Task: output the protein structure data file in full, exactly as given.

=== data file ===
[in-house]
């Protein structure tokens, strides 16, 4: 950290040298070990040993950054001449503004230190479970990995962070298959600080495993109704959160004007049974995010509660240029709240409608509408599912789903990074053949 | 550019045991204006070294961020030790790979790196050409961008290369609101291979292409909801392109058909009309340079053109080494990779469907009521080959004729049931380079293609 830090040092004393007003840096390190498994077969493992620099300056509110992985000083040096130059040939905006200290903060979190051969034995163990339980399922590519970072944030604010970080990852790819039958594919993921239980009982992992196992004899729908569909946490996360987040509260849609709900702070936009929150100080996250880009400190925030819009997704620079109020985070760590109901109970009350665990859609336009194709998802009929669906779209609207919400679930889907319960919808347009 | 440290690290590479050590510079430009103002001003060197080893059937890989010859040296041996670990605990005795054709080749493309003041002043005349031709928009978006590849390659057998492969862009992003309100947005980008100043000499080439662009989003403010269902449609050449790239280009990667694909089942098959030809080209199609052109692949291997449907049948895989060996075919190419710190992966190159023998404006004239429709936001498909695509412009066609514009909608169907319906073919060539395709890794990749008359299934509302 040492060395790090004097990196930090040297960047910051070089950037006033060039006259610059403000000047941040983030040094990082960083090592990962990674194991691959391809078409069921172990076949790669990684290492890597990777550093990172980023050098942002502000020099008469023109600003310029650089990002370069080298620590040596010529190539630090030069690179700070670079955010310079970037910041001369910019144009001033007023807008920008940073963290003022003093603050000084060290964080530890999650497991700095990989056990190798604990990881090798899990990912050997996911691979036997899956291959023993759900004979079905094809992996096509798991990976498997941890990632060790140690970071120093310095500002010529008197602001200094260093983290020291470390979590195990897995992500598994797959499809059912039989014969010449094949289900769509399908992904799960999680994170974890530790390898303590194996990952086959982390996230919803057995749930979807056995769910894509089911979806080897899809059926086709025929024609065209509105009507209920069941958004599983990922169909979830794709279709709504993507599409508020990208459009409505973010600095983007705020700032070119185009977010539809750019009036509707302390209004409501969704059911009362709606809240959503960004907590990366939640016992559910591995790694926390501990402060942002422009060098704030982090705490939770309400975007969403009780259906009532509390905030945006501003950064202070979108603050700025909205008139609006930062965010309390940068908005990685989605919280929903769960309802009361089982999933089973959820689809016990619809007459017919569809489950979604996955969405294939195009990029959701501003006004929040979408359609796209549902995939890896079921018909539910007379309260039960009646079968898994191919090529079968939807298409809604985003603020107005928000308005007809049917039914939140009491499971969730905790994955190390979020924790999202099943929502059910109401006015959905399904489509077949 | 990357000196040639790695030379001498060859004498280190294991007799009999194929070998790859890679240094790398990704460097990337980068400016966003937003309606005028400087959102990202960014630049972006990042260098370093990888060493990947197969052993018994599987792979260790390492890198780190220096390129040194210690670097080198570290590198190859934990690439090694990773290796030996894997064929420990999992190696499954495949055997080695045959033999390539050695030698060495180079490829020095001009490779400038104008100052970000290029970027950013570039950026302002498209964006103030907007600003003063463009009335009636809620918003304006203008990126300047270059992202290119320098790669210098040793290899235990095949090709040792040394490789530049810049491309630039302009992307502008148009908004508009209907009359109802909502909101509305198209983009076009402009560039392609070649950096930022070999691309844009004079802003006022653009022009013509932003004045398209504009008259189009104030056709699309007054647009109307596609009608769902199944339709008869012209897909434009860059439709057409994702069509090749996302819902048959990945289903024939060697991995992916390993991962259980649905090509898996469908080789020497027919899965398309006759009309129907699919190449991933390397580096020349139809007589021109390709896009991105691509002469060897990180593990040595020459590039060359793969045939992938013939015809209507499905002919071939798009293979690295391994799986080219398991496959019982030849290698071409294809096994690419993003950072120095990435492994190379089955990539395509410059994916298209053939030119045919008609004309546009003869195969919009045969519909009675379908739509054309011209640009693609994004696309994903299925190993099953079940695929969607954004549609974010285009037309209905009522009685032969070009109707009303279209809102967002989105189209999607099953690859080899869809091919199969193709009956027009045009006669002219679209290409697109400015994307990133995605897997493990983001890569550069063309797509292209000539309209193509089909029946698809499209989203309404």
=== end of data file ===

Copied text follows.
[in-house]
């Protein structure tokens, strides 16, 4: 950290040298070990040993950054001449503004230190479970990995962070298959600080495993109704959160004007049974995010509660240029709240409608509408599912789903990074053949 | 550019045991204006070294961020030790790979790196050409961008290369609101291979292409909801392109058909009309340079053109080494990779469907009521080959004729049931380079293609 830090040092004393007003840096390190498994077969493992620099300056509110992985000083040096130059040939905006200290903060979190051969034995163990339980399922590519970072944030604010970080990852790819039958594919993921239980009982992992196992004899729908569909946490996360987040509260849609709900702070936009929150100080996250880009400190925030819009997704620079109020985070760590109901109970009350665990859609336009194709998802009929669906779209609207919400679930889907319960919808347009 | 440290690290590479050590510079430009103002001003060197080893059937890989010859040296041996670990605990005795054709080749493309003041002043005349031709928009978006590849390659057998492969862009992003309100947005980008100043000499080439662009989003403010269902449609050449790239280009990667694909089942098959030809080209199609052109692949291997449907049948895989060996075919190419710190992966190159023998404006004239429709936001498909695509412009066609514009909608169907319906073919060539395709890794990749008359299934509302 040492060395790090004097990196930090040297960047910051070089950037006033060039006259610059403000000047941040983030040094990082960083090592990962990674194991691959391809078409069921172990076949790669990684290492890597990777550093990172980023050098942002502000020099008469023109600003310029650089990002370069080298620590040596010529190539630090030069690179700070670079955010310079970037910041001369910019144009001033007023807008920008940073963290003022003093603050000084060290964080530890999650497991700095990989056990190798604990990881090798899990990912050997996911691979036997899956291959023993759900004979079905094809992996096509798991990976498997941890990632060790140690970071120093310095500002010529008197602001200094260093983290020291470390979590195990897995992500598994797959499809059912039989014969010449094949289900769509399908992904799960999680994170974890530790390898303590194996990952086959982390996230919803057995749930979807056995769910894509089911979806080897899809059926086709025929024609065209509105009507209920069941958004599983990922169909979830794709279709709504993507599409508020990208459009409505973010600095983007705020700032070119185009977010539809750019009036509707302390209004409501969704059911009362709606809240959503960004907590990366939640016992559910591995790694926390501990402060942002422009060098704030982090705490939770309400975007969403009780259906009532509390905030945006501003950064202070979108603050700025909205008139609006930062965010309390940068908005990685989605919280929903769960309802009361089982999933089973959820689809016990619809007459017919569809489950979604996955969405294939195009990029959701501003006004929040979408359609796209549902995939890896079921018909539910007379309260039960009646079968898994191919090529079968939807298409809604985003603020107005928000308005007809049917039914939140009491499971969730905790994955190390979020924790999202099943929502059910109401006015959905399904489509077949 | 990357000196040639790695030379001498060859004498280190294991007799009999194929070998790859890679240094790398990704460097990337980068400016966003937003309606005028400087959102990202960014630049972006990042260098370093990888060493990947197969052993018994599987792979260790390492890198780190220096390129040194210690670097080198570290590198190859934990690439090694990773290796030996894997064929420990999992190696499954495949055997080695045959033999390539050695030698060495180079490829020095001009490779400038104008100052970000290029970027950013570039950026302002498209964006103030907007600003003063463009009335009636809620918003304006203008990126300047270059992202290119320098790669210098040793290899235990095949090709040792040394490789530049810049491309630039302009992307502008148009908004508009209907009359109802909502909101509305198209983009076009402009560039392609070649950096930022070999691309844009004079802003006022653009022009013509932003004045398209504009008259189009104030056709699309007054647009109307596609009608769902199944339709008869012209897909434009860059439709057409994702069509090749996302819902048959990945289903024939060697991995992916390993991962259980649905090509898996469908080789020497027919899965398309006759009309129907699919190449991933390397580096020349139809007589021109390709896009991105691509002469060897990180593990040595020459590039060359793969045939992938013939015809209507499905002919071939798009293979690295391994799986080219398991496959019982030849290698071409294809096994690419993003950072120095990435492994190379089955990539395509410059994916298209053939030119045919008609004309546009003869195969919009045969519909009675379908739509054309011209640009693609994004696309994903299925190993099953079940695929969607954004549609974010285009037309209905009522009685032969070009109707009303279209809102967002989105189209999607099953690859080899869809091919199969193709009956027009045009006669002219679209290409697109400015994307990133995605897997493990983001890569550069063309797509292209000539309209193509089909029946698809499209989203309404």